REMICS participation at FMTDK 2012

 

 

REMICS was participating in 2012 3rd annual conference "Functional materials and technologies" organised by Tartu and Tallinn Universities (http://www.fi.tartu.ee/doktorikool/?page_id=684)

Vladislav Ivaništšev, Jan Rossmeisl, Satish Narayana Srirama, Chris Willmore, Cüneyt Sina Koca, Ulrich Norbisrath. Theoretical DFT study of the electrified Au(111) | EMIMBF4 ionic liquid interface using cloud computing. Tartu University and Tallinn University of Technology 3rd annual conference "Functional materials and technologies"; Tartu, Estonia, 29. February-01. March 2012.

Presentation was given by Vladislav Ivaništšev, the scientist who was using the D2CM tool, about the tool and its application in the domain of electrochemistry.

DOI: 10.1109/MESOCA.2012.6392595

Abstract

Groving interest to the chemistry and physics of room temperature ionic liquids (RTIL) has  recently reached electrochemistry, for which RTILs appeared to be very promising electrolytes: nonvolatile and non-destructive under high voltages. Attempts to find the ways to apply RTILs as solvent-free electrolytes in supercapacitors and batteries has triggered a number of new theoretical, experimental and simulation studies of the capacitance at the electrified metal | RTIL interface. In the presented work the adsorption of EMIm+ and BF4 − ions was studied by means of periodic density-functional theory calculations. The first aim of the study was to investigated the charged Au(111) | 1-ethyl-3-methylimidazolium tetrafluoroborate (EMImBF4) interface. We focused on local ion–surface interactions, which are ignored in most molecular dynamics simulations and are poorly studied. To elicudate the importance of van der Waals interactions in case of EMIM+ adsorption at Au(111) we applied vdW-DF functional . A model was applied in order to estimate the interfacial capacitance of the BF4 − addlayer at Au(111). Most recent calculations mimic EMImBF4 crystaline layer at uncharged Au(111) surface and represent the second aim of the work, which is to test cloud computing applicability for quantum chemical computations. We demostrate the results of calculations held on SciCloud using Desktop to Cloud software developed in the University fo Tartu (Estonia). Prospects for cloud computing are discussed in relation to computational electrochemistry.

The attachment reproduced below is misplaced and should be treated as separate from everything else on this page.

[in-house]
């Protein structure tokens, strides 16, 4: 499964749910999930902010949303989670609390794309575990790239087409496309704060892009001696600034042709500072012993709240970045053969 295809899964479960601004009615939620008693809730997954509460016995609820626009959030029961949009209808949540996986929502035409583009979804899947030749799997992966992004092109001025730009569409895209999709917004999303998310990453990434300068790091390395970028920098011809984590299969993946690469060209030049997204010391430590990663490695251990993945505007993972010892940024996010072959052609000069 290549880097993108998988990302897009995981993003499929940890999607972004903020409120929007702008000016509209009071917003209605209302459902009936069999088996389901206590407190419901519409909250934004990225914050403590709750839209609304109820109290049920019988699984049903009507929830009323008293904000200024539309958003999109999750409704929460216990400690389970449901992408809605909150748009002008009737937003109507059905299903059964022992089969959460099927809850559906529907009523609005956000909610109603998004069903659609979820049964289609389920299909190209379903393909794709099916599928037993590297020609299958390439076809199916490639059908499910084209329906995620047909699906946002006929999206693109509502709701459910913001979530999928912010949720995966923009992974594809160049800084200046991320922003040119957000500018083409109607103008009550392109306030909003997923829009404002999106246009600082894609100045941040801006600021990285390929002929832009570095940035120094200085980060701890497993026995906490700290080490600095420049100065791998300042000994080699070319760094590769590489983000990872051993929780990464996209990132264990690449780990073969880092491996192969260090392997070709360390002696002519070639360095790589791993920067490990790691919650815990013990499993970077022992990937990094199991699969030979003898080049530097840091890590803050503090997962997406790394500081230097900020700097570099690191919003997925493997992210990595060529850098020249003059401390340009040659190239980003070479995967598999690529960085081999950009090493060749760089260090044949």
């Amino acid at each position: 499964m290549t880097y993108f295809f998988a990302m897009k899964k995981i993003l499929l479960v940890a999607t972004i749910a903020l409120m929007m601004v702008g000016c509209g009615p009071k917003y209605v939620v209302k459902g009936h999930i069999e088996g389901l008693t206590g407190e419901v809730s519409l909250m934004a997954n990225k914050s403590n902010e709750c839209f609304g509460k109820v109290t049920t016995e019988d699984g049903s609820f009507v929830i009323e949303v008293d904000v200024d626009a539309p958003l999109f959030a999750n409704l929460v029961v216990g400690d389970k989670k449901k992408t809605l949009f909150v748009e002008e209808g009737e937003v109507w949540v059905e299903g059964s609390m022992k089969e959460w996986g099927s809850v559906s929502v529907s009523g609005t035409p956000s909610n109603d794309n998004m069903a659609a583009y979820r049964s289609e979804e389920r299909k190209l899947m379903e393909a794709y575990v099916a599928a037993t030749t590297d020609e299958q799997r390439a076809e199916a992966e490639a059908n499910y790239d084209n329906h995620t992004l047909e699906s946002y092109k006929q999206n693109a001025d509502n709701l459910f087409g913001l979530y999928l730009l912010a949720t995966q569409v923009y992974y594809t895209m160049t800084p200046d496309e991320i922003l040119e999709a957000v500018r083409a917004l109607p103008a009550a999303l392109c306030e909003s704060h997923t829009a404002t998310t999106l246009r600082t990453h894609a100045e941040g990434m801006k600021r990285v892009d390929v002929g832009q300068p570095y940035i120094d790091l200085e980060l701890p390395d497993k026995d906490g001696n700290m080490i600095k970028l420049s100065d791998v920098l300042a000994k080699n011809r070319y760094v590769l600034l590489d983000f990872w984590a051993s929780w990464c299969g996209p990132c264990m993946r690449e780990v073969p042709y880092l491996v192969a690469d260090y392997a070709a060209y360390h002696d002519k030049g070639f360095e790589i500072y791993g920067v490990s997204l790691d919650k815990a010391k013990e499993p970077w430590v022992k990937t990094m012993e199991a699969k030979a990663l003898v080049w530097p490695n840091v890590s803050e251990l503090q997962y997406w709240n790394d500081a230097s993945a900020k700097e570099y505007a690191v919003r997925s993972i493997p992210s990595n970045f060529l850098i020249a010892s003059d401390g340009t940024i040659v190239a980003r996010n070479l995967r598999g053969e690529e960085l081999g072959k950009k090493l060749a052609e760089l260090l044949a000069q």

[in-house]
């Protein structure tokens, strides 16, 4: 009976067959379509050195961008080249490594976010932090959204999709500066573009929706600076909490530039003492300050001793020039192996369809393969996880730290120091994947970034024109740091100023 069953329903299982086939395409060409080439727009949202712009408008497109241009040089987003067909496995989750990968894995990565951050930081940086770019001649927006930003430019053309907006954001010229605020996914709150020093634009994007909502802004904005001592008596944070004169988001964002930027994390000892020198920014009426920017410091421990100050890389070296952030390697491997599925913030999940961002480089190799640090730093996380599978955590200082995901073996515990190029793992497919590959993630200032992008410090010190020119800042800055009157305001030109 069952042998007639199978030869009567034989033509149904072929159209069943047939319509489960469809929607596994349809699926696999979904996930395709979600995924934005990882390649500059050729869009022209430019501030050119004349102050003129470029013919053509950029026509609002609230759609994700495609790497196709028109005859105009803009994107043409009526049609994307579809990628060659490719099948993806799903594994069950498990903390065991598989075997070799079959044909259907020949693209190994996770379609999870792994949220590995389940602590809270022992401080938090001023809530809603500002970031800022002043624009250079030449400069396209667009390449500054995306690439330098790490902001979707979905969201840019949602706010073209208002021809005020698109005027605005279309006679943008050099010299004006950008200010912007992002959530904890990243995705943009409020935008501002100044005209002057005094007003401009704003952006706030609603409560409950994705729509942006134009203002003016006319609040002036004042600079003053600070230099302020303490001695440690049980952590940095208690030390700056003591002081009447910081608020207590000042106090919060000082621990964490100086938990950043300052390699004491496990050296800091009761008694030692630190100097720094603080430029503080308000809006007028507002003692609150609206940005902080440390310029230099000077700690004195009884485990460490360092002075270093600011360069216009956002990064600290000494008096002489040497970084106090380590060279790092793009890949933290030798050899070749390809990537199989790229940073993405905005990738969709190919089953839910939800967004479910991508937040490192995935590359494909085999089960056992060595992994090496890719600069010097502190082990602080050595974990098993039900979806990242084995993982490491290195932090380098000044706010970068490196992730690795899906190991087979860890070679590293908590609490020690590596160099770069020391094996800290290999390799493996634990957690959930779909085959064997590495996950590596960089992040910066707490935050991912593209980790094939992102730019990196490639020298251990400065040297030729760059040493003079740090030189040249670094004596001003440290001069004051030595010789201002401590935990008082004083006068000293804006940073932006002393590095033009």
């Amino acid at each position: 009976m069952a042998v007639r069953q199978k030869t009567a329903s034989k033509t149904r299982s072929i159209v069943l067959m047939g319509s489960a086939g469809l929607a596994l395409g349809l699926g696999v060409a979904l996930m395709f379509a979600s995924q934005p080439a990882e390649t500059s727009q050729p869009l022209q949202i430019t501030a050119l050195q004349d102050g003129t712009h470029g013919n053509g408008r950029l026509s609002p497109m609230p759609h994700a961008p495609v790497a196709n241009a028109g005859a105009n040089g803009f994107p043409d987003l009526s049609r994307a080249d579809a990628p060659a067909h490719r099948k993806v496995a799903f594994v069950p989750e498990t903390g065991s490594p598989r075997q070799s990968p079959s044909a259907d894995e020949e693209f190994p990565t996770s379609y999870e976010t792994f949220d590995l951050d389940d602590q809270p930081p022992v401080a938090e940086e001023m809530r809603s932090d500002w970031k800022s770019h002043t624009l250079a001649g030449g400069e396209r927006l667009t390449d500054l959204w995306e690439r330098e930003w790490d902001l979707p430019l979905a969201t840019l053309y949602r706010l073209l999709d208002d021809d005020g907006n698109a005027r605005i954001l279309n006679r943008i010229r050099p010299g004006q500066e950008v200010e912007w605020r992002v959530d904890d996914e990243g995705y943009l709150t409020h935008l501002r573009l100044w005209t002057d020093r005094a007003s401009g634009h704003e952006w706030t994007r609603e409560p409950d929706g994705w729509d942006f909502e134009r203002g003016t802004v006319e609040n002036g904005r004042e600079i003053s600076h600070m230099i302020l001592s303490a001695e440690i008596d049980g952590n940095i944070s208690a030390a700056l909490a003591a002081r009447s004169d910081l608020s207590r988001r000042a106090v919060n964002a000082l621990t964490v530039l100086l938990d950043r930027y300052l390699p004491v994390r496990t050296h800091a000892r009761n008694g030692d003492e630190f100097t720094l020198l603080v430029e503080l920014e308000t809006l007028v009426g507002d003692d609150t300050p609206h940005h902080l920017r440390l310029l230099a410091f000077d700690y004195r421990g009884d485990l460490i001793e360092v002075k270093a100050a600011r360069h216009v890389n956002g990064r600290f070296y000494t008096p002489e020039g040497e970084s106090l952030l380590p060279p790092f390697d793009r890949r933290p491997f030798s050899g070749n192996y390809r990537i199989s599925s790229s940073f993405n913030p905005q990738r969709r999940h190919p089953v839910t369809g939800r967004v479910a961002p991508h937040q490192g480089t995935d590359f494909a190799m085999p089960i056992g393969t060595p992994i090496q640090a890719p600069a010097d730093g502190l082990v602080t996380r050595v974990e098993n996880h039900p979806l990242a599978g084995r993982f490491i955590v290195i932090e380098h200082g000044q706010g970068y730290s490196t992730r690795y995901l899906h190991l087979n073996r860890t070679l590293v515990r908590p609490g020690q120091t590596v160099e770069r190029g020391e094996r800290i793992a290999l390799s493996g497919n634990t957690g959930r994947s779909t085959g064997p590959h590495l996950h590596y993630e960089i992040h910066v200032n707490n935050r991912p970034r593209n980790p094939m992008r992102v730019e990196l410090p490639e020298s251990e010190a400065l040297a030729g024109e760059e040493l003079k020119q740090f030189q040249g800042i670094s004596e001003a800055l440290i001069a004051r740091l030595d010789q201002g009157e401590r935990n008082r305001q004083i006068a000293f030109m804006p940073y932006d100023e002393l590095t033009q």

Article